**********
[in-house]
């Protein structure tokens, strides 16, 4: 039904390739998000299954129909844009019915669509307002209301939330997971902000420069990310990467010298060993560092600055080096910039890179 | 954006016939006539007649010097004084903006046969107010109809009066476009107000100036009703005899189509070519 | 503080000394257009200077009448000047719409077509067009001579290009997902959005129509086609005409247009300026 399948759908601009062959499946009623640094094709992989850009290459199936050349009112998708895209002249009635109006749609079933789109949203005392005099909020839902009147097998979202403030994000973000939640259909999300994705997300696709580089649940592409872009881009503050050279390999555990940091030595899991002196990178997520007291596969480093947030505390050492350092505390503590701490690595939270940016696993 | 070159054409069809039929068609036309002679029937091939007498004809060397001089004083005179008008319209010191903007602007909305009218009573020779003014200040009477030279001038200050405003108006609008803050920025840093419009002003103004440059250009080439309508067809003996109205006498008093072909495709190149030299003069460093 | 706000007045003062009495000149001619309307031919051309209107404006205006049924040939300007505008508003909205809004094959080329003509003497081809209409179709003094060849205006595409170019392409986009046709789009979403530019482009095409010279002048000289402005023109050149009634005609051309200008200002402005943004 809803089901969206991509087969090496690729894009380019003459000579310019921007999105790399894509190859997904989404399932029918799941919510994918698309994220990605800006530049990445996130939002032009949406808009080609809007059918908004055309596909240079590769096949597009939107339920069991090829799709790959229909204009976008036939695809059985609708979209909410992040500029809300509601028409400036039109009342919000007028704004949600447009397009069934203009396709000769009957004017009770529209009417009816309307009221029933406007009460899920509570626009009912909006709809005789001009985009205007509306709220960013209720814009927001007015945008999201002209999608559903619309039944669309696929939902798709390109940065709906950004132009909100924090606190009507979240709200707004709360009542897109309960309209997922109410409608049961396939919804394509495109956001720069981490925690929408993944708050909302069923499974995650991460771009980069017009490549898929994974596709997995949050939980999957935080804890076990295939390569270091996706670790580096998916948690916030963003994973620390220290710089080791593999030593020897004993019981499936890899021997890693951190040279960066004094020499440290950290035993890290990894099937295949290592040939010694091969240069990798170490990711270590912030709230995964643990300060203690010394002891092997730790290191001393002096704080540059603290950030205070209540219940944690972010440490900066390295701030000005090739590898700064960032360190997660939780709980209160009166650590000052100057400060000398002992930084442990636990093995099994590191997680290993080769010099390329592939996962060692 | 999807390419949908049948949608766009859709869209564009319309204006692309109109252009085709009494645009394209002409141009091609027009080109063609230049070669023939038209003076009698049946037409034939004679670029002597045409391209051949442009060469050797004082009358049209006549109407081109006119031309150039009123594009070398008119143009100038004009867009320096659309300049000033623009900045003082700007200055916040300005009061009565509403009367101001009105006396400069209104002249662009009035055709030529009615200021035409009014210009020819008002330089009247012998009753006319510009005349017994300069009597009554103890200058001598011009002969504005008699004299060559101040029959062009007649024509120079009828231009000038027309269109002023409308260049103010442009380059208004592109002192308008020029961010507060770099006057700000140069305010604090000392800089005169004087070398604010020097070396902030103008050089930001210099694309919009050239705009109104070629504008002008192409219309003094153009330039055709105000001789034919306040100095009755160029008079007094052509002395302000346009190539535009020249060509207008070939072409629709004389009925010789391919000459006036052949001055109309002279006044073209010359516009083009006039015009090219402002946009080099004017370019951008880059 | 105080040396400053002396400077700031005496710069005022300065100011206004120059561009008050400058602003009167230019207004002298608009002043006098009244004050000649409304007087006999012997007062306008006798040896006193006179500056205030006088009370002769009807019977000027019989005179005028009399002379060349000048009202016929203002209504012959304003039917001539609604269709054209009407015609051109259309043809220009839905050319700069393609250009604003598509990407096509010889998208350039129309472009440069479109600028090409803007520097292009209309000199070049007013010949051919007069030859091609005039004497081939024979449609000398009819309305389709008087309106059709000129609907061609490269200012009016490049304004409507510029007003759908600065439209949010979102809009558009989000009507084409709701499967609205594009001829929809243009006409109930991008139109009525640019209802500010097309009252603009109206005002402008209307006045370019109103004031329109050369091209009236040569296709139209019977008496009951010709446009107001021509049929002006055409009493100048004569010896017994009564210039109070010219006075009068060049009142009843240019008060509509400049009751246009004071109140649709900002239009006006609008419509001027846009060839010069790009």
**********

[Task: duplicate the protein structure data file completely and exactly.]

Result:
[in-house]
């Protein structure tokens, strides 16, 4: 039904390739998000299954129909844009019915669509307002209301939330997971902000420069990310990467010298060993560092600055080096910039890179 | 954006016939006539007649010097004084903006046969107010109809009066476009107000100036009703005899189509070519 | 503080000394257009200077009448000047719409077509067009001579290009997902959005129509086609005409247009300026 399948759908601009062959499946009623640094094709992989850009290459199936050349009112998708895209002249009635109006749609079933789109949203005392005099909020839902009147097998979202403030994000973000939640259909999300994705997300696709580089649940592409872009881009503050050279390999555990940091030595899991002196990178997520007291596969480093947030505390050492350092505390503590701490690595939270940016696993 | 070159054409069809039929068609036309002679029937091939007498004809060397001089004083005179008008319209010191903007602007909305009218009573020779003014200040009477030279001038200050405003108006609008803050920025840093419009002003103004440059250009080439309508067809003996109205006498008093072909495709190149030299003069460093 | 706000007045003062009495000149001619309307031919051309209107404006205006049924040939300007505008508003909205809004094959080329003509003497081809209409179709003094060849205006595409170019392409986009046709789009979403530019482009095409010279002048000289402005023109050149009634005609051309200008200002402005943004 809803089901969206991509087969090496690729894009380019003459000579310019921007999105790399894509190859997904989404399932029918799941919510994918698309994220990605800006530049990445996130939002032009949406808009080609809007059918908004055309596909240079590769096949597009939107339920069991090829799709790959229909204009976008036939695809059985609708979209909410992040500029809300509601028409400036039109009342919000007028704004949600447009397009069934203009396709000769009957004017009770529209009417009816309307009221029933406007009460899920509570626009009912909006709809005789001009985009205007509306709220960013209720814009927001007015945008999201002209999608559903619309039944669309696929939902798709390109940065709906950004132009909100924090606190009507979240709200707004709360009542897109309960309209997922109410409608049961396939919804394509495109956001720069981490925690929408993944708050909302069923499974995650991460771009980069017009490549898929994974596709997995949050939980999957935080804890076990295939390569270091996706670790580096998916948690916030963003994973620390220290710089080791593999030593020897004993019981499936890899021997890693951190040279960066004094020499440290950290035993890290990894099937295949290592040939010694091969240069990798170490990711270590912030709230995964643990300060203690010394002891092997730790290191001393002096704080540059603290950030205070209540219940944690972010440490900066390295701030000005090739590898700064960032360190997660939780709980209160009166650590000052100057400060000398002992930084442990636990093995099994590191997680290993080769010099390329592939996962060692 | 999807390419949908049948949608766009859709869209564009319309204006692309109109252009085709009494645009394209002409141009091609027009080109063609230049070669023939038209003076009698049946037409034939004679670029002597045409391209051949442009060469050797004082009358049209006549109407081109006119031309150039009123594009070398008119143009100038004009867009320096659309300049000033623009900045003082700007200055916040300005009061009565509403009367101001009105006396400069209104002249662009009035055709030529009615200021035409009014210009020819008002330089009247012998009753006319510009005349017994300069009597009554103890200058001598011009002969504005008699004299060559101040029959062009007649024509120079009828231009000038027309269109002023409308260049103010442009380059208004592109002192308008020029961010507060770099006057700000140069305010604090000392800089005169004087070398604010020097070396902030103008050089930001210099694309919009050239705009109104070629504008002008192409219309003094153009330039055709105000001789034919306040100095009755160029008079007094052509002395302000346009190539535009020249060509207008070939072409629709004389009925010789391919000459006036052949001055109309002279006044073209010359516009083009006039015009090219402002946009080099004017370019951008880059 | 105080040396400053002396400077700031005496710069005022300065100011206004120059561009008050400058602003009167230019207004002298608009002043006098009244004050000649409304007087006999012997007062306008006798040896006193006179500056205030006088009370002769009807019977000027019989005179005028009399002379060349000048009202016929203002209504012959304003039917001539609604269709054209009407015609051109259309043809220009839905050319700069393609250009604003598509990407096509010889998208350039129309472009440069479109600028090409803007520097292009209309000199070049007013010949051919007069030859091609005039004497081939024979449609000398009819309305389709008087309106059709000129609907061609490269200012009016490049304004409507510029007003759908600065439209949010979102809009558009989000009507084409709701499967609205594009001829929809243009006409109930991008139109009525640019209802500010097309009252603009109206005002402008209307006045370019109103004031329109050369091209009236040569296709139209019977008496009951010709446009107001021509049929002006055409009493100048004569010896017994009564210039109070010219006075009068060049009142009843240019008060509509400049009751246009004071109140649709900002239009006006609008419509001027846009060839010069790009």